To Share and Serve

October 25, 2018 at 4:09 PM

Our Saint Kentigern schools share and enjoy a number of partnerships with schools that are less fortunate than our own, in communities both at home and abroad. Whether it's the donation of goods, services or the gift of time, our students treasure these opportunities to be of service to others, especially when it entails meeting and spending time with other students and learning to appreciate ways they can be of help.

One relationship currently being fostered is between the Boys' School and Te Kohanga School, a small rural school in Port Waikato. Recently, a group of boys had the opportunity to travel south to be part of their Agricultural Day – a day when the soil is turned and farm animals are on parade to be judged. Our boys assisted with games throughout the day, awarded prizes and ensured they were part of the clean up at the end. Chaplain to the Schools, Reverend Reuben Hardie said it was a glorious day in the country and a wonderful chance for the boys to experience being part of a rural community.

Year 8 student, Harrison Pullman reports:
I was fortunate to be part of a group of eleven boys who went to Te Kohanga School in Port Waikato to help out at their Agricultural Day. We experienced many different things in the countryside, at school that was very different from our own.

When we got there, they were weighing and counting who had grown the most potatoes. We learnt that with this plant, you never know how many or how big the potatoes will be until you dig them up, and if you water them too much, they turn to gooey liquid.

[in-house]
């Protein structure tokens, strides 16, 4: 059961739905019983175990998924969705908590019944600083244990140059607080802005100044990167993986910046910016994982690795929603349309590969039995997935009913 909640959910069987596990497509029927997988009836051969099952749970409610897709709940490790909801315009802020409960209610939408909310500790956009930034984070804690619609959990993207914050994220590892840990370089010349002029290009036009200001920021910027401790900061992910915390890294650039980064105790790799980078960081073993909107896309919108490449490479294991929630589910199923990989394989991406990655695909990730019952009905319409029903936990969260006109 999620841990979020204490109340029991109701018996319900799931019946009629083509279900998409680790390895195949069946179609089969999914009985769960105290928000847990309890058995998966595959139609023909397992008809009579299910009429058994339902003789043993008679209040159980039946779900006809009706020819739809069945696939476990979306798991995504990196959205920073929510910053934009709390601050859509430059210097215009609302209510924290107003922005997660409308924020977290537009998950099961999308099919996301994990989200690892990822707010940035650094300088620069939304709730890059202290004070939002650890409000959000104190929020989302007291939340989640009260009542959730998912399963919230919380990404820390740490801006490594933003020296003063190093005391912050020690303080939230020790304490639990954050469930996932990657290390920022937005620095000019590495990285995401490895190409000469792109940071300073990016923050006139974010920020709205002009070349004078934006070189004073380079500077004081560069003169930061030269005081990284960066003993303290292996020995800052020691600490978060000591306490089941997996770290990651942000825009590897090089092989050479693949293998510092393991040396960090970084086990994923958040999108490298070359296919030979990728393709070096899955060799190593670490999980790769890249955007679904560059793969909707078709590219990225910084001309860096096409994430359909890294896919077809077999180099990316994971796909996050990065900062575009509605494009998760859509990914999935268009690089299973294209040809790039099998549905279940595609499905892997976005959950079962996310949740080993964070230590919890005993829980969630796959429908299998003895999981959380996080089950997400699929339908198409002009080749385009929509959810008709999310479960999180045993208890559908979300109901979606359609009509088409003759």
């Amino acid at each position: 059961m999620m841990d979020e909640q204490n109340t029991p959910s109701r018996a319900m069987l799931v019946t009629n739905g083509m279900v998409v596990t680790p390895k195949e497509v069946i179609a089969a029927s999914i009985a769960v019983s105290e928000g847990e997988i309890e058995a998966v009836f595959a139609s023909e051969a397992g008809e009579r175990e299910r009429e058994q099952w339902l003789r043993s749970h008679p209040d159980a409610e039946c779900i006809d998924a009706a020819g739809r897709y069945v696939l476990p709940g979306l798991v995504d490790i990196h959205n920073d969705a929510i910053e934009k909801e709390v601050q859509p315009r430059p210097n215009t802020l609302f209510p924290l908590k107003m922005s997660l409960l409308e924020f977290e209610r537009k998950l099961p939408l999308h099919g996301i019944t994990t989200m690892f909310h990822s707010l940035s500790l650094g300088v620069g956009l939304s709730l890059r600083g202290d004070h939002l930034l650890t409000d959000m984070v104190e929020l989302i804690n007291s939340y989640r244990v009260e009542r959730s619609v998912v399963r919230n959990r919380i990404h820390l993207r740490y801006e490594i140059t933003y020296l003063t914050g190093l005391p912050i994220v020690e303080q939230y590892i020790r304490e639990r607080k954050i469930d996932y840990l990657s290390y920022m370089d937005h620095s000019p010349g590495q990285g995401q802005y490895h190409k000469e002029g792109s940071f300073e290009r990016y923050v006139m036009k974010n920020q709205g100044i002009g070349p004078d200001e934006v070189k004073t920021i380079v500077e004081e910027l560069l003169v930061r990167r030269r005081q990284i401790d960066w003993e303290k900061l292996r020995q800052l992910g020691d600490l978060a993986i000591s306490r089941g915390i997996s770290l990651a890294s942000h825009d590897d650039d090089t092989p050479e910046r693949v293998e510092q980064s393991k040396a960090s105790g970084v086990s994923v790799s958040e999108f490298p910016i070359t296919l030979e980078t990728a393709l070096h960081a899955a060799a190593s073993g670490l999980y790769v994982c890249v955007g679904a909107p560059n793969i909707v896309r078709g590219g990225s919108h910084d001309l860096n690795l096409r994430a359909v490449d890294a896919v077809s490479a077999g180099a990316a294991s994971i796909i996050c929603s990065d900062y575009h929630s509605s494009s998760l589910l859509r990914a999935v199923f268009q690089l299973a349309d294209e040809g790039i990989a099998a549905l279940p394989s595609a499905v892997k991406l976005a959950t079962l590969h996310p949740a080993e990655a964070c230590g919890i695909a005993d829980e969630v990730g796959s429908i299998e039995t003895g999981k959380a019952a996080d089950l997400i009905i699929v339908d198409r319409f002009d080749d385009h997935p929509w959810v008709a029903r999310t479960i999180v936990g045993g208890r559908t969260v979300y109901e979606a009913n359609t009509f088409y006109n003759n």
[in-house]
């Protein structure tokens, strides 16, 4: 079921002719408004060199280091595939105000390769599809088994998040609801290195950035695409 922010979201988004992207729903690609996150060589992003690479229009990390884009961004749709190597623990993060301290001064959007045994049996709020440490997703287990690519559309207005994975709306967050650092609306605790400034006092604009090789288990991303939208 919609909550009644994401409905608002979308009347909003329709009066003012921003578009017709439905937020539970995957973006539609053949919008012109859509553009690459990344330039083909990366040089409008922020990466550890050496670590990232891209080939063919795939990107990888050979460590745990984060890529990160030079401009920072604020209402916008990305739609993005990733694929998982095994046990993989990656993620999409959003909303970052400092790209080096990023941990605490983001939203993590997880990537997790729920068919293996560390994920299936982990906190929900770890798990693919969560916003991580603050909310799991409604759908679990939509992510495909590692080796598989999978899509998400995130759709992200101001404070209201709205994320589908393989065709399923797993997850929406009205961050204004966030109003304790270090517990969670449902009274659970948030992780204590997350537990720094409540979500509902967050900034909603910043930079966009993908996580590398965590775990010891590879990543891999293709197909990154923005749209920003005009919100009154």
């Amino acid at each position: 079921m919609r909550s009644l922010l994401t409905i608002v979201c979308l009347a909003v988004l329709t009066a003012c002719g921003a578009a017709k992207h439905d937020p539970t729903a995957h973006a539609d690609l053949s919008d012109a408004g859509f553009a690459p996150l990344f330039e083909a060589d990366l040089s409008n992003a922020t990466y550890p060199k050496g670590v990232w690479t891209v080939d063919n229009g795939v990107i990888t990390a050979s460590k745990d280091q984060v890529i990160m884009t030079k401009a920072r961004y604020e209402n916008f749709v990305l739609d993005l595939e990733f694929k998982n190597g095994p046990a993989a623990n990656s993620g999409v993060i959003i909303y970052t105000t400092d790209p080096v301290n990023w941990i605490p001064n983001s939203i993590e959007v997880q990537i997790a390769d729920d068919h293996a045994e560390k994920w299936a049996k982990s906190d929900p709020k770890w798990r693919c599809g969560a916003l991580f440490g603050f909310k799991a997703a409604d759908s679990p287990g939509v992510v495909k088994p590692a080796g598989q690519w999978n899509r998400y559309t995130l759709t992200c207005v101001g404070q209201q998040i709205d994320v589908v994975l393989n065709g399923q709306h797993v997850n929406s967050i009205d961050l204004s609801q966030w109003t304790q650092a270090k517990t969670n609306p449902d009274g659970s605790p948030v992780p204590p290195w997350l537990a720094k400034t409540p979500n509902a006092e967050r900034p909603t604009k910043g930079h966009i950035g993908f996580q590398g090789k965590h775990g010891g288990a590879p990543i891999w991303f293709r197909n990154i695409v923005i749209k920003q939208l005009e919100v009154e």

After that they brought in their animals to do a competition. There were four categories: sheep, goats, chickens and horses. The animals were judged on the look and the obedience of the farm animal and won ribbons for their places. The winning chicken was called KFC!

Later, we organised soccer, cricket and rugby games for the students to participate in - it was fantastic seeing everyone taking part with smiles on their faces. Lastly, the dads baked cakes and won prizes for the best design and then auctioned them off - one cakes sold for $130 and one looked like pig having a mud bath!

The school was from Year 1 to Year 6 and only had a small number of students who live in the surrounding country. They work hard to produce lots of their own food compared to us in the city who simply go to the shops to buy it. Overall it was a great experience seeing the other side of Auckland and the different lifestyles people live.

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